Many sensor management problems under power or bandwidth constraints require us to adaptively activate sensors to obtain the most useful information. Because it is uncertain what observations will be made by any particular sensor, to solve these problems we face a task of sequential stochastic optimization under partial observability -- a fundamental but notoriously difficult challenge. Fortunately, many sensor management problems have a structural property that makes them
far easier than general sequential stochastic optimization. In this
talk, I will introduce this structural property -- a new concept called adaptive submodularity -- which generalizes submodular set functions to adaptive policies.
In many respects adaptive submodularity plays the same role for adaptive problems as submodularity plays for nonadaptive problems.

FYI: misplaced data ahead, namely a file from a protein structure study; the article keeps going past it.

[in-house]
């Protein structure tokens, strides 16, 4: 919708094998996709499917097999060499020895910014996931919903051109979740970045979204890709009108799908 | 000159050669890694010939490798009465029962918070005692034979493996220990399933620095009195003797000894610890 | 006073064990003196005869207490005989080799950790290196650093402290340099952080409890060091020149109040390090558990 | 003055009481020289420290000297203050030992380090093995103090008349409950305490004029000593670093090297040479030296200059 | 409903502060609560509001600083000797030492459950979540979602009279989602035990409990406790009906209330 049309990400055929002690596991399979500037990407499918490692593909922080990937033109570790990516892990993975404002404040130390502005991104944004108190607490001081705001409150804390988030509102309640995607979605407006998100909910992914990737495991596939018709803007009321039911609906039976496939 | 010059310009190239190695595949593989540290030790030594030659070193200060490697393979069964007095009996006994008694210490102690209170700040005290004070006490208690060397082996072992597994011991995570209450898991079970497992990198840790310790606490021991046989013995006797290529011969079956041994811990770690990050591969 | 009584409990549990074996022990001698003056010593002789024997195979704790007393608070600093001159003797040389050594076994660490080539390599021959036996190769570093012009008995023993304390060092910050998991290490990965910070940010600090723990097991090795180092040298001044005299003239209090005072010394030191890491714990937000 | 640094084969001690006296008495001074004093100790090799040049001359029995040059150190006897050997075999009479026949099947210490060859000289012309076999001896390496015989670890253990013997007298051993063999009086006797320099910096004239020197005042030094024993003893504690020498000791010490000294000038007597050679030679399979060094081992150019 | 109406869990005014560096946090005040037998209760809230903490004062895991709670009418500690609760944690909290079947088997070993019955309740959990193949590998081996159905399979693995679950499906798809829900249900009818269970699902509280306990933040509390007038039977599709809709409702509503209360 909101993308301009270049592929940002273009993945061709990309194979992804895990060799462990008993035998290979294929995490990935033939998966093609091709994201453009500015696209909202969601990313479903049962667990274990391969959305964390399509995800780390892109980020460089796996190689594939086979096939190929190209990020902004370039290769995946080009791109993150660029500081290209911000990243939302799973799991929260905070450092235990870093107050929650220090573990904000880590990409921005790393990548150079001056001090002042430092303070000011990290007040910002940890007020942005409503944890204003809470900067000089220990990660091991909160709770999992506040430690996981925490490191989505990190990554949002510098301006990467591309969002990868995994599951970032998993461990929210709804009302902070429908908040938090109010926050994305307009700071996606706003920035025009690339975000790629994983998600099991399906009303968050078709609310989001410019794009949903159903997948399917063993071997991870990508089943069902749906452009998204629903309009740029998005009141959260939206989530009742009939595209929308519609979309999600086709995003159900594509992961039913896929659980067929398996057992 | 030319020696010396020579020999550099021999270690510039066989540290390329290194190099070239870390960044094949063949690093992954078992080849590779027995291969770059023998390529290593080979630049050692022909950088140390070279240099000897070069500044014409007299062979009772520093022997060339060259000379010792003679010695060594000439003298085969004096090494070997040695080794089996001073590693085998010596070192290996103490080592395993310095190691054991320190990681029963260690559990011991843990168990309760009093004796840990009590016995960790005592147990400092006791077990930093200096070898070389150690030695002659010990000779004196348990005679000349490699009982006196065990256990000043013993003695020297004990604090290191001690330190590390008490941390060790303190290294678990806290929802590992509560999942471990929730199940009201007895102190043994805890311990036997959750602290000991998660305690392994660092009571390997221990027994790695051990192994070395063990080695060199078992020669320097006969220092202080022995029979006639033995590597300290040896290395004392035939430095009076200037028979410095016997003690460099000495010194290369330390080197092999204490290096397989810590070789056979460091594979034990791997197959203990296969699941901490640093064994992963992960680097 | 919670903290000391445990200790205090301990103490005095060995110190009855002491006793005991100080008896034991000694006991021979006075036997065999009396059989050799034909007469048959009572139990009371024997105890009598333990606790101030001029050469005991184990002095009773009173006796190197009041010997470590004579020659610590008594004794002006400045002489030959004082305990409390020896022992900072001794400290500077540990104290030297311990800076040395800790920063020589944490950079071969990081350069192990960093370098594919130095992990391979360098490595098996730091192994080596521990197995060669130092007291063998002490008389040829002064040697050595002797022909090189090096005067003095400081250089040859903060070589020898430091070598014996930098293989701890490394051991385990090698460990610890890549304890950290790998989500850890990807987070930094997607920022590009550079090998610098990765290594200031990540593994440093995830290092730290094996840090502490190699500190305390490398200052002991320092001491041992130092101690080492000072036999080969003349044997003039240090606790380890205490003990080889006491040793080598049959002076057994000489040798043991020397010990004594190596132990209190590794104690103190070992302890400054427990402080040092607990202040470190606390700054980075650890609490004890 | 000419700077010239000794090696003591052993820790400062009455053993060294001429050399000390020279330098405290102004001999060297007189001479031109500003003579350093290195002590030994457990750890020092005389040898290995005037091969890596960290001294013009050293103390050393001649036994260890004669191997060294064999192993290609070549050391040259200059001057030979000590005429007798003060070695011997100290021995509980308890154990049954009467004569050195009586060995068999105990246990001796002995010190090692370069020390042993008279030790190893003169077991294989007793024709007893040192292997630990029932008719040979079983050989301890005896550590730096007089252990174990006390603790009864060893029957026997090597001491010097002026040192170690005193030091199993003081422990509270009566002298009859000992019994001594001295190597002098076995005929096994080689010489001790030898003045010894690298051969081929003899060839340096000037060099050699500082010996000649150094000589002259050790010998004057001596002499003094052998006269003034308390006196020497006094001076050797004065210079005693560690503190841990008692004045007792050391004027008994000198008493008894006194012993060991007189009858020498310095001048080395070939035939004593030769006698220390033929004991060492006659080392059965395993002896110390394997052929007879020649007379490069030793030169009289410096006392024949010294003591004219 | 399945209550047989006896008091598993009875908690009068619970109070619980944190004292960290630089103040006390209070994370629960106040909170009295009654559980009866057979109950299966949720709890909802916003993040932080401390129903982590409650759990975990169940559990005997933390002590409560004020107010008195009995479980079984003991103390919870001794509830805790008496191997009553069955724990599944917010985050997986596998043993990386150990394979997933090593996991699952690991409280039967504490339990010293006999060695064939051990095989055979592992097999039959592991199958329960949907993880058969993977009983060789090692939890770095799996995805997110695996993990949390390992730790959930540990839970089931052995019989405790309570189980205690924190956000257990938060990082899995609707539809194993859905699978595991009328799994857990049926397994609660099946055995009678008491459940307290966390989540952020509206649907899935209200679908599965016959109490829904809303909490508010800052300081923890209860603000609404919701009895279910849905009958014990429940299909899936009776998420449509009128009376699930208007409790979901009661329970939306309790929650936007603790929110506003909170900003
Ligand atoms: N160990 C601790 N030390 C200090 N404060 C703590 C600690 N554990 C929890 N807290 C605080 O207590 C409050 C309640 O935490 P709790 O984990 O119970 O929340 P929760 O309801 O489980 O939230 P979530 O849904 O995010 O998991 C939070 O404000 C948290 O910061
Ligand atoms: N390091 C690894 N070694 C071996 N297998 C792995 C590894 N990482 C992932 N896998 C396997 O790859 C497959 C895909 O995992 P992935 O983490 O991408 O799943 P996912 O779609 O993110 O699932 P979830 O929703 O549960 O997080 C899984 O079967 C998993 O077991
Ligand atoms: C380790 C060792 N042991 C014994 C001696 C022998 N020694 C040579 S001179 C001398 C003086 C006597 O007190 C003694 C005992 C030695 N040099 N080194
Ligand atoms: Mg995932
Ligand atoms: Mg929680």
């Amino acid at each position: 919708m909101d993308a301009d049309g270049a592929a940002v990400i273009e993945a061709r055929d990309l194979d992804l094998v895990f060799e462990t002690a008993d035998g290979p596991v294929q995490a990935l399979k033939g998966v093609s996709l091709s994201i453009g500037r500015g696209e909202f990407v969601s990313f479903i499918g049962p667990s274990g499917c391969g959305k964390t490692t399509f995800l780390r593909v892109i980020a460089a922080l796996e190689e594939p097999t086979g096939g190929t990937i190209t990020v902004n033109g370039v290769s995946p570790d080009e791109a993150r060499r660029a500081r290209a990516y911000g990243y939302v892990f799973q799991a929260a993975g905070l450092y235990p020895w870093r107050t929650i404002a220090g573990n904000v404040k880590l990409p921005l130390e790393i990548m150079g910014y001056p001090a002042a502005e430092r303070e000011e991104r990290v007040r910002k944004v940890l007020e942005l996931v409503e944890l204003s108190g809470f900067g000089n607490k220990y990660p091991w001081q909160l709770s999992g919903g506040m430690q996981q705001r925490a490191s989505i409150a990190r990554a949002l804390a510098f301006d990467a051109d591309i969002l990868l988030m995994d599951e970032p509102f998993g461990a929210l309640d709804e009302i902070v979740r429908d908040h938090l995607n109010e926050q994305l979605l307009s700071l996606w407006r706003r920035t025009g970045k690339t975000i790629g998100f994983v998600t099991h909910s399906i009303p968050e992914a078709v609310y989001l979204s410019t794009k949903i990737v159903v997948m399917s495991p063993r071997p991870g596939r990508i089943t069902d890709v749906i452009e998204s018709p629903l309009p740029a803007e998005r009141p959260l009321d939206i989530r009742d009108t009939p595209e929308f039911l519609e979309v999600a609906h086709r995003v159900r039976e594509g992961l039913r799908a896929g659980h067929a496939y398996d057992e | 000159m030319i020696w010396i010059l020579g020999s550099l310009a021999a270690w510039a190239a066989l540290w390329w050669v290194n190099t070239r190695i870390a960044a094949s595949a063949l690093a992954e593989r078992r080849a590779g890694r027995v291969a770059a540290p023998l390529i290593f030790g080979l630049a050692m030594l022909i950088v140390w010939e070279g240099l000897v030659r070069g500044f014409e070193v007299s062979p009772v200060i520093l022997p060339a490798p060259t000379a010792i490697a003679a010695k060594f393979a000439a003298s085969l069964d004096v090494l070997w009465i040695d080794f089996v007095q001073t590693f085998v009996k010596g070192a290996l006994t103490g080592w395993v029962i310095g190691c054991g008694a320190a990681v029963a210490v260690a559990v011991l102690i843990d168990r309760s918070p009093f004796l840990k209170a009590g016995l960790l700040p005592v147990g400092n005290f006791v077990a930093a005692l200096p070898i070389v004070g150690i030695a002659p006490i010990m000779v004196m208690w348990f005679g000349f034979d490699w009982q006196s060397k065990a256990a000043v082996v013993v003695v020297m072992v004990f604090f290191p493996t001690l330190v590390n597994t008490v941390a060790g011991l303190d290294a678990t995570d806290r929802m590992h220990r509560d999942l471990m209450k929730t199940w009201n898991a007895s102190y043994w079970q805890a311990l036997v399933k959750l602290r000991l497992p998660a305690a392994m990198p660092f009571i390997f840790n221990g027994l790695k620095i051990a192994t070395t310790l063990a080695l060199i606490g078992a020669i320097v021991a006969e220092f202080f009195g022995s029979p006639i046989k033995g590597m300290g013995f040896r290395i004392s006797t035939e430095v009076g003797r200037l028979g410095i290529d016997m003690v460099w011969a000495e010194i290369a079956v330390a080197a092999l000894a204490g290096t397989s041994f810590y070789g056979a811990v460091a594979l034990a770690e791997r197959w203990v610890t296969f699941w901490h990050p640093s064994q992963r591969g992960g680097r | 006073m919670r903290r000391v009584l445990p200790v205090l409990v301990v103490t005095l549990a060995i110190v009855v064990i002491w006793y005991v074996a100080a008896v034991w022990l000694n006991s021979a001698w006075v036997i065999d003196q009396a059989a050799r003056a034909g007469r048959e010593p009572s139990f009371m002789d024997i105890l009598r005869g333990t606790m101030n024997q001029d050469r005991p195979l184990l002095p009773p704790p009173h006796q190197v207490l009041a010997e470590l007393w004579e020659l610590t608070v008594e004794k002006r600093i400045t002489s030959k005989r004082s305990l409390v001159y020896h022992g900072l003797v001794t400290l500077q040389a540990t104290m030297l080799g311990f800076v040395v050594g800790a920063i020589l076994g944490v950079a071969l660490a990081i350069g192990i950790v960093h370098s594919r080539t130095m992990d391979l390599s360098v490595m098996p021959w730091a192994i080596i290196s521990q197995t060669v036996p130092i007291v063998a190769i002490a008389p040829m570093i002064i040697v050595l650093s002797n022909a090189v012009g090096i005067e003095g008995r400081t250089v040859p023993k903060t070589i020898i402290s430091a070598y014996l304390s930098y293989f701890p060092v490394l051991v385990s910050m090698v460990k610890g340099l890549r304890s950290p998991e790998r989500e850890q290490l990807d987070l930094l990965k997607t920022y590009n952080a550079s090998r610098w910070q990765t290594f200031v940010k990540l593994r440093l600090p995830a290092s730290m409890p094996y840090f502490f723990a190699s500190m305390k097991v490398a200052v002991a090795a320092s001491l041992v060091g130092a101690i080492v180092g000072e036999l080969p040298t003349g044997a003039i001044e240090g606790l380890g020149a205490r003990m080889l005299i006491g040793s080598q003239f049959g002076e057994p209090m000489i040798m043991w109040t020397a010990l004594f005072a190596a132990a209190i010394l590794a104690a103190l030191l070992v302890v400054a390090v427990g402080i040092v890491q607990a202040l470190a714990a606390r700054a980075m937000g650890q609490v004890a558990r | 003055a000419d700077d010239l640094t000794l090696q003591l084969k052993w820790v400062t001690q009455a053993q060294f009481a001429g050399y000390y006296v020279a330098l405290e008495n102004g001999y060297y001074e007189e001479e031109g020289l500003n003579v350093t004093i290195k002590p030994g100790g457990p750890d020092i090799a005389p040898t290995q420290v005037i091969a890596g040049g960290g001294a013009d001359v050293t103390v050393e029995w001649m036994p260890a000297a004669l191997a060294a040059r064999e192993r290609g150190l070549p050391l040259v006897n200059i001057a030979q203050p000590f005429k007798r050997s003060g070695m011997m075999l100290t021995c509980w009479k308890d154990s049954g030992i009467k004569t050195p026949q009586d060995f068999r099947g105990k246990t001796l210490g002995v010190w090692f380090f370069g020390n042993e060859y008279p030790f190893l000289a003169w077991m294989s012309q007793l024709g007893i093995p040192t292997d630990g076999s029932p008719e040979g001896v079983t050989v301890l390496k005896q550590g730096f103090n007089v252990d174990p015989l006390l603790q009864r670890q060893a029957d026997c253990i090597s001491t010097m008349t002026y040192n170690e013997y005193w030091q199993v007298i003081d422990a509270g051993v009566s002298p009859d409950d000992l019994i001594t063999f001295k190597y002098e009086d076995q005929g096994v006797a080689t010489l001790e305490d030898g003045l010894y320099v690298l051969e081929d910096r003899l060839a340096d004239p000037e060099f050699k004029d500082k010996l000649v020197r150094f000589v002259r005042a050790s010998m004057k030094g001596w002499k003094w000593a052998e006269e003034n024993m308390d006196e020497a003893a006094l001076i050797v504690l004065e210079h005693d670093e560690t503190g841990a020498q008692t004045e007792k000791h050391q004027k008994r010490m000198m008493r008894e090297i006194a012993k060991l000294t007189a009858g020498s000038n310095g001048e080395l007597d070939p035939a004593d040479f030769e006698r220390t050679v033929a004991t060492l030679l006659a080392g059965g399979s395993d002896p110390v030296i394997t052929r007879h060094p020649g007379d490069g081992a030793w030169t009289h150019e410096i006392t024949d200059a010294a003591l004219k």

Specifically, just as many nonadaptive problems with submodular objectives have efficient algorithms with good approximation guarantees, so too do adaptive problems with adaptive submodular objectives. I will illustrate the usefulness of the concept by giving several examples of adaptive submodular objectives arising in diverse applications including sensor selection, viral marketing and active learning. Proving adaptive submodularity for these problems allows us to recover existing results in these applications as special cases and handle natural generalizations. In an application to Bayesian experimental design, we show how greedy optimization of a novel adaptive submodular criterion outperforms standard myopic techniques such as information gain and value of information.
Joint work with Daniel Golovin and Debajyoti Ray